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“My lips quiver, my heart pounds, my breathing increases, my hands sweat and tears gather in my eyes when I imagine the first time you tell me you have been called the N-word, or the day you have been mistreated by law enforcement,” he said. “I will tell you that I begged our elected officials to protect you.”

Although Jenkins commended the county for its resolution, he also said community groups wanted even more action, including a recommendation that African American education be required in public schools, and that law enforcement advisory groups be run independently and have the power to make recommendations.

By a 5-0 vote Tuesday, the San Bernardino County Board of Supervisors adopted a resolution “affirming that racism [is] a public health crisis.”

Jenkins also said local law enforcement agencies should provide clearer reporting on claims of excessive force, implement the widespread use of body cameras, adopt de-escalation techniques and require better training to deal with people of different backgrounds.

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“We continue to need more training, transparency and accountability,” he said.

And although the deaths of several Black residents spurred Ventura County’s conversation around racism, the COVID-19 pandemic has also had measurable negative health effects on communities of color, the resolution said.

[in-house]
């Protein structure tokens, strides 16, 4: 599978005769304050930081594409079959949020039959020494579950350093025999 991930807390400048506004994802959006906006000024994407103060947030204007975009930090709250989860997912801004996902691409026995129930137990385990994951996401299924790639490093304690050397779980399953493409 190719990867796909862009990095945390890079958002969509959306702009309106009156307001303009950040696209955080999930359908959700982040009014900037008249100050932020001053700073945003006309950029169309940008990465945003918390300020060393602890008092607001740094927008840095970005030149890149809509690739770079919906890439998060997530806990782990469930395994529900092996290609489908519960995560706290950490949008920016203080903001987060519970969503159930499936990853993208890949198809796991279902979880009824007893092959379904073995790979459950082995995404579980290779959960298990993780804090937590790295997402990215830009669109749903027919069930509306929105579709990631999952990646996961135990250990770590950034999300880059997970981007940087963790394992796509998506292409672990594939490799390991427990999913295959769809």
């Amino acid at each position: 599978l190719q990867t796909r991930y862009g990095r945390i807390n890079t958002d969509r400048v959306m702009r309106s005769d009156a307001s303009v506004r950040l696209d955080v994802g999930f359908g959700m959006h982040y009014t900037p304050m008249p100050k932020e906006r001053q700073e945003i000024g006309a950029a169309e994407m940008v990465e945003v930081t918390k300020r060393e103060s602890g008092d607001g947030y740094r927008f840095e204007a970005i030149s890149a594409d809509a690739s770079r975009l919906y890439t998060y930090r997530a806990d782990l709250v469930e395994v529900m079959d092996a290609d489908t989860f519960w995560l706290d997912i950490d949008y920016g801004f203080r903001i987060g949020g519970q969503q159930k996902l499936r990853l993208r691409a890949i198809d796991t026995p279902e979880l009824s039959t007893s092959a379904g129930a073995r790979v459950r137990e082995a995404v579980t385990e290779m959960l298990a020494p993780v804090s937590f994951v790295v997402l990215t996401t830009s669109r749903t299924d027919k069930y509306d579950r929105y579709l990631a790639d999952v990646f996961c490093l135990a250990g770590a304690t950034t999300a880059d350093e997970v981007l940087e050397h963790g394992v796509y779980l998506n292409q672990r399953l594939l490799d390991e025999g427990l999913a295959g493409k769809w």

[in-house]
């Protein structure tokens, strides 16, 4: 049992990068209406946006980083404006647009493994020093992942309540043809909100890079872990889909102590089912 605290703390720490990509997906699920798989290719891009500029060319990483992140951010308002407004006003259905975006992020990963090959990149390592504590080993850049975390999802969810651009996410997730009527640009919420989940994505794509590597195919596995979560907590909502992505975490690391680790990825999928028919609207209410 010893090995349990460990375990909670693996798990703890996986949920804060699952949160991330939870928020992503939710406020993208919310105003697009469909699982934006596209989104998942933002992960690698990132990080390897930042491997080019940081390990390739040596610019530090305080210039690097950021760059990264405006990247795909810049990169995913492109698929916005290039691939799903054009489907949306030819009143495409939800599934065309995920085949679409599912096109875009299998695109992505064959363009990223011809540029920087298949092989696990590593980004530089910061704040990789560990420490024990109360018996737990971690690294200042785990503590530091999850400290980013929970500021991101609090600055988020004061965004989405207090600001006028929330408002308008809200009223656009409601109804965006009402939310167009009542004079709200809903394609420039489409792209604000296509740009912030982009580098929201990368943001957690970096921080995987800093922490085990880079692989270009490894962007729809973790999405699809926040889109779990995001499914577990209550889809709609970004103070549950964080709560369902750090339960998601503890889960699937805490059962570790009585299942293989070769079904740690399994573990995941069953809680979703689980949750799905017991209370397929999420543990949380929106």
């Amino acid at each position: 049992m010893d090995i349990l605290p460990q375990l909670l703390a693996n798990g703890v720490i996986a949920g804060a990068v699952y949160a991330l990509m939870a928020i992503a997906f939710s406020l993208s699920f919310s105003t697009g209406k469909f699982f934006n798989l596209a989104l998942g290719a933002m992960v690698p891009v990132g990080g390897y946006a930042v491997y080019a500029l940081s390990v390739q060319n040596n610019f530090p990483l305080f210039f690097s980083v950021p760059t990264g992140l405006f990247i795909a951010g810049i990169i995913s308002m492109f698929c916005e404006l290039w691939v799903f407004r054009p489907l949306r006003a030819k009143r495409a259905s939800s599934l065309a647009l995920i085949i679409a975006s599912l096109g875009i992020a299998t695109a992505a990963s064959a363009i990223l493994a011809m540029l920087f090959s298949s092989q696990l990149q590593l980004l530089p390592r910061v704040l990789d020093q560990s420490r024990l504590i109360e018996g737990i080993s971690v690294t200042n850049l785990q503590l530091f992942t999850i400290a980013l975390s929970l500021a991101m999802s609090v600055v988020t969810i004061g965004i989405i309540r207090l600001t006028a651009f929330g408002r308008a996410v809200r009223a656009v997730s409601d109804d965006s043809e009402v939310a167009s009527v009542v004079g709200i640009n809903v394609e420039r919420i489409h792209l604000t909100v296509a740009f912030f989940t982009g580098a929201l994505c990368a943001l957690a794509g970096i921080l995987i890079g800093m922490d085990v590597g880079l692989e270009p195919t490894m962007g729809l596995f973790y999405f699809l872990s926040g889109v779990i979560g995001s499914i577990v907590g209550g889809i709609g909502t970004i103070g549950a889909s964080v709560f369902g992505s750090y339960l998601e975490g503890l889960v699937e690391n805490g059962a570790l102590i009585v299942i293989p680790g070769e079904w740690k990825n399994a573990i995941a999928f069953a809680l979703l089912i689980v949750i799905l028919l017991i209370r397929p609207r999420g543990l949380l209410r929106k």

According to the Centers for Disease Control and Prevention, Indigenous and Latino people are 2.8 times more likely to contract COVID-19, while Black people are 2.1 times more likely to die from it. All three communities experience 4.6 to 5.3 times more hospitalizations.

“Your ZIP Code is a stronger determinant of your health than your genetic code,” said Rigoberto Vargas, Ventura County public health director. “Place matters: the context, the environment, the situations presented to us. ... Those opportunities or lack of opportunities all matter.”

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In passing the resolution, Ventura will join a growing list of places across the country that are declaring racism a public health issue. Twenty other counties and cities in California have made similar declarations, according to the American Public Health Assn., including Los Angeles.

Calling it a “high-priority policy item,” Ventura County Executive Officer Michael Powers said there had been more than 27 versions of the resolution to account for its evolution of language and ideas.

The final draft included input from the NAACP, Black Lawyers of Ventura County, the League of United Latin American Citizens, local law enforcement agencies, public health experts, the district attorney’s office and Ventura County Human Resources, he said.

And although the resolution passed quickly and unanimously, most present agreed there was work yet to be done.

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“By approving and adopting this resolution, Ventura County is taking the first necessary step of acknowledging that we have a problem,” Rahman said. “There is no denying that we are a better and stronger community when the most vulnerable among us is elevated, celebrated and feels safe.”